A study of salt secretion by mangroves of Rekawa Lagoon, Sri Lanka

LP Jayatissa, NP Dissanayake, WAT. Weerakkody, G. Senanayake, S. Sanjeewani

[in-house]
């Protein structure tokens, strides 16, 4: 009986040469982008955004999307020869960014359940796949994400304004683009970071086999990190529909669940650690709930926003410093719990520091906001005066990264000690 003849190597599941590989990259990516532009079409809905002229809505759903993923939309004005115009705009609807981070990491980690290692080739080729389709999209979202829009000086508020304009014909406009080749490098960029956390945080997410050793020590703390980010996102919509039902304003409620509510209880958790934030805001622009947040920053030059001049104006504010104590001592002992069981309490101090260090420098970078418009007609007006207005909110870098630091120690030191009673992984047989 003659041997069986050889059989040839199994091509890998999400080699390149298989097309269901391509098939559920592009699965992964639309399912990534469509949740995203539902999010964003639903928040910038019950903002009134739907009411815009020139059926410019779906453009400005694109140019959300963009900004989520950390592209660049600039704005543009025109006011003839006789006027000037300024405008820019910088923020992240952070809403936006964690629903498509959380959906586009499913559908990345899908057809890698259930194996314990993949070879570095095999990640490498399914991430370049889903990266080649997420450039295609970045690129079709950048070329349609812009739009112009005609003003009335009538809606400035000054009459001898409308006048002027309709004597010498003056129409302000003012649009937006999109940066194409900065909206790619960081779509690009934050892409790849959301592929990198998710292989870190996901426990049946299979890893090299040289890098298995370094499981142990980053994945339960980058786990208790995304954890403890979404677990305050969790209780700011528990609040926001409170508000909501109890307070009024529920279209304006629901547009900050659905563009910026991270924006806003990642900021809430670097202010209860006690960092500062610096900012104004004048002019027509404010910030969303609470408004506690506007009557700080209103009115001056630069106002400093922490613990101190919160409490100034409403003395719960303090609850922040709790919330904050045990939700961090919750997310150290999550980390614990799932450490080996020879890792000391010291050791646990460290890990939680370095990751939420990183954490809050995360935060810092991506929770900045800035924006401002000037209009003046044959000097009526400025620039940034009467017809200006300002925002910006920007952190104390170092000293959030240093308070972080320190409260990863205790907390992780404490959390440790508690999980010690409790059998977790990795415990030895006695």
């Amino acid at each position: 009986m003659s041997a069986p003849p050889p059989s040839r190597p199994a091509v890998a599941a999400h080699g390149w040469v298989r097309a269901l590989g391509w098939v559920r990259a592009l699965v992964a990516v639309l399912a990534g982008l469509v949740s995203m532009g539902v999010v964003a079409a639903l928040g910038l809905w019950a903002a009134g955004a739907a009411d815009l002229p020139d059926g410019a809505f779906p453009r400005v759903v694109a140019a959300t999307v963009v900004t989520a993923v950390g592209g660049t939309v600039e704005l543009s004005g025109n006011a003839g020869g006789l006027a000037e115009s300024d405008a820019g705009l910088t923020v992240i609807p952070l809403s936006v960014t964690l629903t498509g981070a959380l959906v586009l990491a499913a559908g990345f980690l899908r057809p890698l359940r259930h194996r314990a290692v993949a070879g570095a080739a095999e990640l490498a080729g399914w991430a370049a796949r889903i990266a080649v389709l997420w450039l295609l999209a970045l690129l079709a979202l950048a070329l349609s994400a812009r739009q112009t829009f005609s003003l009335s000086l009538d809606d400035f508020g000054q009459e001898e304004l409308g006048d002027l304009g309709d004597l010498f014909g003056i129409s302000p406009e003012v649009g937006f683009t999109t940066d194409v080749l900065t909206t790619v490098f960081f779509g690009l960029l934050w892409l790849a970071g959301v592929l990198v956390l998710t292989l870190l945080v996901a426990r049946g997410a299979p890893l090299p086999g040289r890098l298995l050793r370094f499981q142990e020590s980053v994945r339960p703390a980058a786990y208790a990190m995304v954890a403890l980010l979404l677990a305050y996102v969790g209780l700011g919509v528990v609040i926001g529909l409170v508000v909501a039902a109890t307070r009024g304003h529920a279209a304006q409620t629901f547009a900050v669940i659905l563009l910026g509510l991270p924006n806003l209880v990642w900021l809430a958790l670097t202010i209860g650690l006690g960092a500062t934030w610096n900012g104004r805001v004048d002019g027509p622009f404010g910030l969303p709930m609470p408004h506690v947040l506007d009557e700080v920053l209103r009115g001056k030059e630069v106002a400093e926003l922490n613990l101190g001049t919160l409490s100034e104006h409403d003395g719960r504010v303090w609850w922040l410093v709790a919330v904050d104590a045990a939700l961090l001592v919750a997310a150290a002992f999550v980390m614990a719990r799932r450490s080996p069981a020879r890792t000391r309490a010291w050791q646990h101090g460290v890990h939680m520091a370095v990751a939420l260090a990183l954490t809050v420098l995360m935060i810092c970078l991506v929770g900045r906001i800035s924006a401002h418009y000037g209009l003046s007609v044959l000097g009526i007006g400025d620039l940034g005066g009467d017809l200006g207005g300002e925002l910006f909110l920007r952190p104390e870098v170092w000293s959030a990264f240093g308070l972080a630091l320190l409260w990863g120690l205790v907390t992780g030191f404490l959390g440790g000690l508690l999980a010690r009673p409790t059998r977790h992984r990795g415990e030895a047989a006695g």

A method to measure the salt secretion by mangroves which are open to the sea spray was developed and used to measure the salt secretion by mangrove species of Rekawa lagoon, an ecosystem with the highest diversity of true mangroves in southern Sri Lanka. Out of the twelve species of mangroves, only four species i.e. Acanthus ilicifolius, Aegiceras corniculatum, Avicennia marina, and Avicennia officinalis proved to be able to secrete salts. Under the salinity regime (26.2 ± 4.41 ppt) existed during the experimental period, the salt secretion by leaves of these four species were 47.2 ± 18.3, 35.1 ± 16.0, 149.3 ± 45.9, and 81.6 ± 30.5 mg salt cm−2 day−1 respectively. This result corroborates the published records and, hence validates the technique used in this study to measure the salt secretion. These four species exhibited increases in salt secretion with increases in soil salinity, consistent with previous reports. Results of this study also shows that the capacity to secrete salts at any given salinity was different between four species, following an order of Av. marina > Av. officinalis > Ac. ilicifolius, and Ae. corniculatum. The salt secretion by these species immediately after reducing the soil salinity was increased significantly implying an opportunistic removal of salt, which was accumulated in the plant body under high saline condition. Capacity for salt secretion by the four species as well as the magnitude of the increase of salt secretion as a response to increasing soil salinity, vary in parallel to the variations in salt tolerance given in published reports for the same species.

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